By Eric DuVall
The Tonawanda News
Tonawanda News — A random assortment of thoughts have filled my brain today. You get them in no particular order:
Marathons have been in the news quite a bit lately but the Buffalo Marathon — in which I had several friends running — got me again this year.
Every year I seem to forget they close down my street for several hours that Sunday morning. And though I’m far from a morning person, every year I seem to get stuck in my house unable to leave.
Such was the case again this year when my Sunday morning softball game was nearly missed. I’ve never wanted or needed a helicopter more. Thankfully I was able to hoof it a few blocks and catch a ride with a teammate to the diamond.
Congratulations to all those who trained and completed the 26.2-mile run. And congratulations, also, to the hearty Buffalonians who threw a big party at the corner of my street, beers in one hand, noisemakers in the other, cheering on the runners at 9:30 a.m.
In Buffalo, there really is any excuse for the party.
Speaking of running, I’ve noticed an uptick in people who jog with their dogs.
An observation: The dogs always appear exponentially happier to be running than their owners.
Starting to wonder when the NT Democrats are going to announce their candidates. Not that I’m in a hurry to get into campaign mode or anything, trust me.
One of my favorite election season rites of passage: The North Tonawanda-off. Candidates trip over themselves in interviews to note the number of generations that have called the Lumber City home. I once had a candidate profess ancestry living here before North Tonawanda was even an incorporated city.
I couldn’t tell you what that has to do with running for a common council seat, but whatever makes you feel good.
The other is the candidate debates the News has hosted with the chamber of commerce for local candidates. It’s a good process and as good a chance as voters will get to decide who’s worthy of their vote and who sounds like an idiot.
Let’s just say voters’ definition of the latter and my own can differ from time to time.
I saw former Buffalo Bills great Andre Reed at a bar the other night. I’m not the sort to walk up and ask for an autograph or a picture or anything but he’s one of my favorite athletes of all time. Never the fastest or the biggest — I think I might be taller than him — but the guy turned a simple 7-yard slant into what should be a Hall of Fame career.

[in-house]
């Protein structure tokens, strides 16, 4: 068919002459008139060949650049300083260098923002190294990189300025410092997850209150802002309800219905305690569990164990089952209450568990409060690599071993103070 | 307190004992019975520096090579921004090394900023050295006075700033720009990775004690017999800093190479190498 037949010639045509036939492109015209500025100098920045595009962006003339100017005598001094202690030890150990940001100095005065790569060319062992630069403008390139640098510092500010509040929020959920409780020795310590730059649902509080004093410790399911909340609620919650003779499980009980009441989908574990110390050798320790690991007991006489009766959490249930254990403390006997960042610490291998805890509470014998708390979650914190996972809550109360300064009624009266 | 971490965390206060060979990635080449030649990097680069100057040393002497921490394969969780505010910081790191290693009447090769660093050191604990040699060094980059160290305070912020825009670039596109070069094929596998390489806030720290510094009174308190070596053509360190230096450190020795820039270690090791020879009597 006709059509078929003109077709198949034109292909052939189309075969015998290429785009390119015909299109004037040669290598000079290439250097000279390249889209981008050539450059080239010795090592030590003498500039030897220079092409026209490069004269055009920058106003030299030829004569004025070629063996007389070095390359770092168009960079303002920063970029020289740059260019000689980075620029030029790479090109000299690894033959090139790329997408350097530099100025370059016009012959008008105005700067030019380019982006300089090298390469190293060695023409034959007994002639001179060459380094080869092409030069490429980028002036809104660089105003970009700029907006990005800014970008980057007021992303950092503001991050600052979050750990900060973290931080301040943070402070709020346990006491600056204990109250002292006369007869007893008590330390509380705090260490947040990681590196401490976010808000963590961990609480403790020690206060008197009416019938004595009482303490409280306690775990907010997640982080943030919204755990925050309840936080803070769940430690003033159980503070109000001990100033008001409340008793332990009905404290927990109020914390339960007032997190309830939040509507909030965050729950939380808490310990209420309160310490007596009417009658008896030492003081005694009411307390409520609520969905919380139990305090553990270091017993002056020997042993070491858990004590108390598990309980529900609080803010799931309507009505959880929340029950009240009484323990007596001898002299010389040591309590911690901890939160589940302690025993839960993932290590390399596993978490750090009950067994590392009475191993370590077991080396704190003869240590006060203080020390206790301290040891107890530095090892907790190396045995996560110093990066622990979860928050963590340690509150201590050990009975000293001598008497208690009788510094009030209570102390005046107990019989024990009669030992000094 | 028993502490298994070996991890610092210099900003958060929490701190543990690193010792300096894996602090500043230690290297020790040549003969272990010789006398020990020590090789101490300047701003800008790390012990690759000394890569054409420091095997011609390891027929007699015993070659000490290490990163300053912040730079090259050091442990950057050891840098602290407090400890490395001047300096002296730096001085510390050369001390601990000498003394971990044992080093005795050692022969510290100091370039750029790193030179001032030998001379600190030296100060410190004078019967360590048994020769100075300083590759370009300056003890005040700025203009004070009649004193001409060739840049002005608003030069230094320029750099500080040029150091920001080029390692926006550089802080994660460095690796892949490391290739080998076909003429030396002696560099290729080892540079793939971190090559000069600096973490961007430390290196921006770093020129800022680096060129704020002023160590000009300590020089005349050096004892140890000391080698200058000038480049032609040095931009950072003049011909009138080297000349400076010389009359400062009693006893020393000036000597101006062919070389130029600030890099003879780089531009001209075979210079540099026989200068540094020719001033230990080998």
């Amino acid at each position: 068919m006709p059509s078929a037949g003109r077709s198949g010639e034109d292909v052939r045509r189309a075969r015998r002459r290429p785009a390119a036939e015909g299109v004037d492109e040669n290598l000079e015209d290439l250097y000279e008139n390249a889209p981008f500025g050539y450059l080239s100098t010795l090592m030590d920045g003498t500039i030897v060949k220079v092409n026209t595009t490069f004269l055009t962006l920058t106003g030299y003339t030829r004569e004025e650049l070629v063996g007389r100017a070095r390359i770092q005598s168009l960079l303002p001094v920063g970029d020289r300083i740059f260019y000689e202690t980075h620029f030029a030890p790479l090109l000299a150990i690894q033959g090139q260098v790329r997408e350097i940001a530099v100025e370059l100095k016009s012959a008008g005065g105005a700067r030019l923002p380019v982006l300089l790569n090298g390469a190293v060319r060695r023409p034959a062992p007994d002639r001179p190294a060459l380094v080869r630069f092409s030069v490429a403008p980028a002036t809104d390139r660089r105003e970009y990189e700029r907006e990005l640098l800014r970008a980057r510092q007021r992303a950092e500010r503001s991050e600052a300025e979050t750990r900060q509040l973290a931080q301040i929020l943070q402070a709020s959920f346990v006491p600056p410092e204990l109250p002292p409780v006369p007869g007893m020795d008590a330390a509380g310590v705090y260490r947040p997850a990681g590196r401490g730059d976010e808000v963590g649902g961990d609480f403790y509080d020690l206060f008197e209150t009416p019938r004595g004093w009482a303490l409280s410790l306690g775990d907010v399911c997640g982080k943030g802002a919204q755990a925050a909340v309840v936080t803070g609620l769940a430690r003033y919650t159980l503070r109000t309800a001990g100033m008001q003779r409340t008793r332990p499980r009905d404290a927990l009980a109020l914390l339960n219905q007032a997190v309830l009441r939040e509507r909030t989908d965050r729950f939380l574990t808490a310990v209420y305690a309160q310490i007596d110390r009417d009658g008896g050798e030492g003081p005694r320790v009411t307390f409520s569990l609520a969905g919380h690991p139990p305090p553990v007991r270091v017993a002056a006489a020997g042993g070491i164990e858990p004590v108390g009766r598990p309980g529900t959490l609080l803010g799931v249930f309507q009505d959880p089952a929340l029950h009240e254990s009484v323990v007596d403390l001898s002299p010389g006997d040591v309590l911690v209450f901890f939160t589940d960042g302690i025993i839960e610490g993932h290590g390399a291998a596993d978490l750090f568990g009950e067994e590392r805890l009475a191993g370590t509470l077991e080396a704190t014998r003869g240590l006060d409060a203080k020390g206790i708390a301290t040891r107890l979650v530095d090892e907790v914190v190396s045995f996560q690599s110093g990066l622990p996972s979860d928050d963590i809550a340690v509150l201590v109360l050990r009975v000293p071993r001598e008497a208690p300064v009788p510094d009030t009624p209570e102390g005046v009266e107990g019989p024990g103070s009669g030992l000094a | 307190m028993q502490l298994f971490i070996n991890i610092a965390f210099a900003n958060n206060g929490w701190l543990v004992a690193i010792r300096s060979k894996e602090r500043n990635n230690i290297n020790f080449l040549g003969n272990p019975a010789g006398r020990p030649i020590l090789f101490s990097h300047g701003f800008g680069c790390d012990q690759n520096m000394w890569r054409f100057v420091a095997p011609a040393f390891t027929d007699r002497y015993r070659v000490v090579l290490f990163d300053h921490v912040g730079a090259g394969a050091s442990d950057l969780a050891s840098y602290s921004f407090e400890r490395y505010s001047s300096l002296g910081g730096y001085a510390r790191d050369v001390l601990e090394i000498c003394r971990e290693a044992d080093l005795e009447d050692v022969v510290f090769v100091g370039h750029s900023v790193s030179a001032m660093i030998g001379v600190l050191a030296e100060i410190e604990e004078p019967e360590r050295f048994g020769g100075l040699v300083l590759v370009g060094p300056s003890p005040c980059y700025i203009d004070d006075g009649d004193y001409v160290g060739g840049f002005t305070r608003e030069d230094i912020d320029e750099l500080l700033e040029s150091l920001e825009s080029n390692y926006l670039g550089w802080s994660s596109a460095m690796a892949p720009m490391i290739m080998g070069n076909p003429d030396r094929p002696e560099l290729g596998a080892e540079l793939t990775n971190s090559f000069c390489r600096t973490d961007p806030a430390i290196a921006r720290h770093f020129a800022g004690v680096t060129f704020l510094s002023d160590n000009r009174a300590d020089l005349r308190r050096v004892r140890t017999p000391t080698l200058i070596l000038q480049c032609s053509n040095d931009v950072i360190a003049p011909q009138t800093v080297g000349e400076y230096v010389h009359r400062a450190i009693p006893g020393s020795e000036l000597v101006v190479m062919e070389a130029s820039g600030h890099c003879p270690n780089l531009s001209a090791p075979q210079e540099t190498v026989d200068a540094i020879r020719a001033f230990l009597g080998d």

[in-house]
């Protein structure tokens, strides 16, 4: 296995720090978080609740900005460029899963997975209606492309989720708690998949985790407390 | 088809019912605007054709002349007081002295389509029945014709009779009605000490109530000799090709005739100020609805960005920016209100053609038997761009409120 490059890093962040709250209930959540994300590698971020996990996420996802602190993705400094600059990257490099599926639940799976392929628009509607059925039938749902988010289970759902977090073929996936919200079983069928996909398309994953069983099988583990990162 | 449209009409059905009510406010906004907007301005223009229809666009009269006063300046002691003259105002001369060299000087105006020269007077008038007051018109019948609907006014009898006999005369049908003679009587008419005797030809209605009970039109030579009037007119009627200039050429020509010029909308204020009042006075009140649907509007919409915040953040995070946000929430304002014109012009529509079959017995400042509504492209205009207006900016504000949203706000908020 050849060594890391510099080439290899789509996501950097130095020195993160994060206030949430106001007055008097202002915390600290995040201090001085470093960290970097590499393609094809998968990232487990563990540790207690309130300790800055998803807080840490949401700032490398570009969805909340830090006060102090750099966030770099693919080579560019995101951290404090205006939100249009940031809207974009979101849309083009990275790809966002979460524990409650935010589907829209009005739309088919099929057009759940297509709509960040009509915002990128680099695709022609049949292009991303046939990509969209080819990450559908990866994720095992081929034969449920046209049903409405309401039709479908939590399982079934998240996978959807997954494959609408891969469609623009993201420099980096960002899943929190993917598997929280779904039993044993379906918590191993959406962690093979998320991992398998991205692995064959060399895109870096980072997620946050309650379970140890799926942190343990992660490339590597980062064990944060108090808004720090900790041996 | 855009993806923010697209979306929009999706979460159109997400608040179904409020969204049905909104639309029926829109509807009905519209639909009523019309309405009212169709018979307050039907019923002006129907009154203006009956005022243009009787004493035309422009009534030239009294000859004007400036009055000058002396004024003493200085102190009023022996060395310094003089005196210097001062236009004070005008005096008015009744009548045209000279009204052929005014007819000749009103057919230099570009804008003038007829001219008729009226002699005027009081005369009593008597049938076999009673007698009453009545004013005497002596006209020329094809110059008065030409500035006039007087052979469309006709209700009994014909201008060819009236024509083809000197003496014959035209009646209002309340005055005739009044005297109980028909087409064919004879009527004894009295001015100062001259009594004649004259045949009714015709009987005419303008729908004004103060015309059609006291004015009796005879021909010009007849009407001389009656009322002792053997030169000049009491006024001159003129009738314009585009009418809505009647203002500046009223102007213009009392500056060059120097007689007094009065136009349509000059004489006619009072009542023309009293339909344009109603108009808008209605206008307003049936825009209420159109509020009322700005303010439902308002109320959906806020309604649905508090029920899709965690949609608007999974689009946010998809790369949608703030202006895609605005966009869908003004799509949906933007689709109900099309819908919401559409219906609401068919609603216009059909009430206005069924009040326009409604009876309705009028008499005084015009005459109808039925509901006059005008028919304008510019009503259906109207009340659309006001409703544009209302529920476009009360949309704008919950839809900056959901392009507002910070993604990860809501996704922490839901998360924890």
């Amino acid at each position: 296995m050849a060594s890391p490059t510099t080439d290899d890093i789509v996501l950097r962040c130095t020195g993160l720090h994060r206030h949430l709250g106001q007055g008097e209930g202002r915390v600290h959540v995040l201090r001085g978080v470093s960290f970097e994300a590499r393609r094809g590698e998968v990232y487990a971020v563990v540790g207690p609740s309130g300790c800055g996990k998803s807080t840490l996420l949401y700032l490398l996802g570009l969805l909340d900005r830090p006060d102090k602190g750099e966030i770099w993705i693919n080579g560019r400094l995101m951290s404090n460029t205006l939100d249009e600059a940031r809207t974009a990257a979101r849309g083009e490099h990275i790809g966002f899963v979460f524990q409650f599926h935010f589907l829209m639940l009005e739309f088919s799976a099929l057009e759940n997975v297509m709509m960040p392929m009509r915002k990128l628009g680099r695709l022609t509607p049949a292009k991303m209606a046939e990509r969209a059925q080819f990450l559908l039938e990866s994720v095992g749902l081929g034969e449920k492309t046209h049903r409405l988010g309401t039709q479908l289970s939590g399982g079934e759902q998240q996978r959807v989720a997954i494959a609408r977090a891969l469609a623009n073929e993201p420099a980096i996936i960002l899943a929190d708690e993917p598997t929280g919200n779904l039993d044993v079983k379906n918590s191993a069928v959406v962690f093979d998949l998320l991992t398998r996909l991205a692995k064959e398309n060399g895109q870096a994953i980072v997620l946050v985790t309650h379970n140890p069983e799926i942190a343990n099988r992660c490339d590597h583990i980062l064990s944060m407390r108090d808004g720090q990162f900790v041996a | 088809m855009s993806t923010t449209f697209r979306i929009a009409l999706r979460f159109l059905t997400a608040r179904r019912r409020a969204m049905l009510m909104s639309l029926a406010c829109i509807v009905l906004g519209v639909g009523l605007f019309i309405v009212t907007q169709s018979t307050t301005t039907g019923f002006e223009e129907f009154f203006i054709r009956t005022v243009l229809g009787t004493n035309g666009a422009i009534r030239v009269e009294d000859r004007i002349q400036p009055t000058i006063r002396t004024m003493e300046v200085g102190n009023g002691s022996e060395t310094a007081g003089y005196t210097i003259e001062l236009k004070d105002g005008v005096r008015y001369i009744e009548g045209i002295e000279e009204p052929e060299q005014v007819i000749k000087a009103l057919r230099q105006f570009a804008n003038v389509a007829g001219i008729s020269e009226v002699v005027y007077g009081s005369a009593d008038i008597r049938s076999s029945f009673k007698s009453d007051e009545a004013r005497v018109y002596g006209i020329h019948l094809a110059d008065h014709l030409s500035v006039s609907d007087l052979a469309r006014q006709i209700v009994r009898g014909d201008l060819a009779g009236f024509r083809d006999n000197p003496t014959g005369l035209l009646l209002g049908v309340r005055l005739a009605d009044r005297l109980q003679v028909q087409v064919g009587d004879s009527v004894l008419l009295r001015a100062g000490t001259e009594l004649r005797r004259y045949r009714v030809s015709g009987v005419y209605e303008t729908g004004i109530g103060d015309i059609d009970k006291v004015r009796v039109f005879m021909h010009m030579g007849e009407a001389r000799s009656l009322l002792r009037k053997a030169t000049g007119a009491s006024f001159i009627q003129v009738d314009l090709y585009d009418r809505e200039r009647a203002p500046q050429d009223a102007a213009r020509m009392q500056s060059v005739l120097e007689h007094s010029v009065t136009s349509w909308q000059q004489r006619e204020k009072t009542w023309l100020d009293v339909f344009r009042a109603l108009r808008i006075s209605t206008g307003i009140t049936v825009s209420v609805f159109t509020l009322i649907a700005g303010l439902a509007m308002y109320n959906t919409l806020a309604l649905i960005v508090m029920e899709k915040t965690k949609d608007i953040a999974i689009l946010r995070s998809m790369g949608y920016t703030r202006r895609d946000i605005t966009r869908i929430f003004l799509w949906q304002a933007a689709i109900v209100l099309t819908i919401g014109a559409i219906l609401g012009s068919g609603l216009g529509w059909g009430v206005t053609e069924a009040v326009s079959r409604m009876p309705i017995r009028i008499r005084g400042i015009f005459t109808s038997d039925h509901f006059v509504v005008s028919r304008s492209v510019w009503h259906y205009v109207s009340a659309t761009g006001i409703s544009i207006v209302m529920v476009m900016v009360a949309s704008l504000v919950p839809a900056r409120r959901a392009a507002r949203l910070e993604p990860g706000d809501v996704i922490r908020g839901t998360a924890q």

If you’d told me during his playing days I’d be following him and Thurman Thomas on Twitter and getting their real-time analysis of Bills games you would have told a 12-year-old kid the coolest thing ever possible was possible. And as a 30-year-old adult who reverts to a 12-year-old kid on Sundays in football season, I still think it’s the coolest thing possible.
Training camp is only six weeks away. Summer is barely here and it already seems like it’s almost over.
On a sports note none of you will care about: My baseball team, the St. Louis Cardinals, is surprisingly good this year. I say surprisingly because they were expected to contend, not dominate. But dominate they have thus far, owning the best record in baseball for much of the last month.
Year after year, they’re in contention. They’re always fun to watch.
Living in Buffalo, it’s nice to root for a team that wins something once in a while. Too bad they’re 800 miles away.
Belated kudos goes out to News city editor Neale Gulley for some outstanding journalism in his three-part series on prescription drug abuse. He spent months researching it and many long days writing it.
The end result was a comprehensive, impacting look at a problem I don’t think many people — myself included — realized was as serious as it is.
If you missed any of it, the stories can be found on our website. I encourage you to read them and for parents to consider much of the advice gleaned from it.
It’s an important issue to talk about with your kids.Eric DuVall is the managing editor of the Tonawanda News. Contact him at firstname.lastname@example.org or follow him on Twitter, @EricRDuVall.